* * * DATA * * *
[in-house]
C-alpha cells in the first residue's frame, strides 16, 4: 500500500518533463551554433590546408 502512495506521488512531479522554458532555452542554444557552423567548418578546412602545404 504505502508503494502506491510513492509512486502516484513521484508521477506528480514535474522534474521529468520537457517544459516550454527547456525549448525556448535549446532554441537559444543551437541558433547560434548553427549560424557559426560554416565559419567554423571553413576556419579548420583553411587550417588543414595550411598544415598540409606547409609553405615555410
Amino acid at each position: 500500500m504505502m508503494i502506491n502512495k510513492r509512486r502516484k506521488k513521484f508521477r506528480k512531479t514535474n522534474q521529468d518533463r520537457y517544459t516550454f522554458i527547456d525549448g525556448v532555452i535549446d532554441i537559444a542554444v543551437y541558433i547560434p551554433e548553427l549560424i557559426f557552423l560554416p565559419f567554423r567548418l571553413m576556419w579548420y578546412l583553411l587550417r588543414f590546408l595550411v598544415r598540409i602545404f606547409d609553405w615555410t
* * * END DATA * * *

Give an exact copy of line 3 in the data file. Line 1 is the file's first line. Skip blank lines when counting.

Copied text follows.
Amino acid at each position: 500500500m504505502m508503494i502506491n502512495k510513492r509512486r502516484k506521488k513521484f508521477r506528480k512531479t514535474n522534474q521529468d518533463r520537457y517544459t516550454f522554458i527547456d525549448g525556448v532555452i535549446d532554441i537559444a542554444v543551437y541558433i547560434p551554433e548553427l549560424i557559426f557552423l560554416p565559419f567554423r567548418l571553413m576556419w579548420y578546412l583553411l587550417r588543414f590546408l595550411v598544415r598540409i602545404f606547409d609553405w615555410t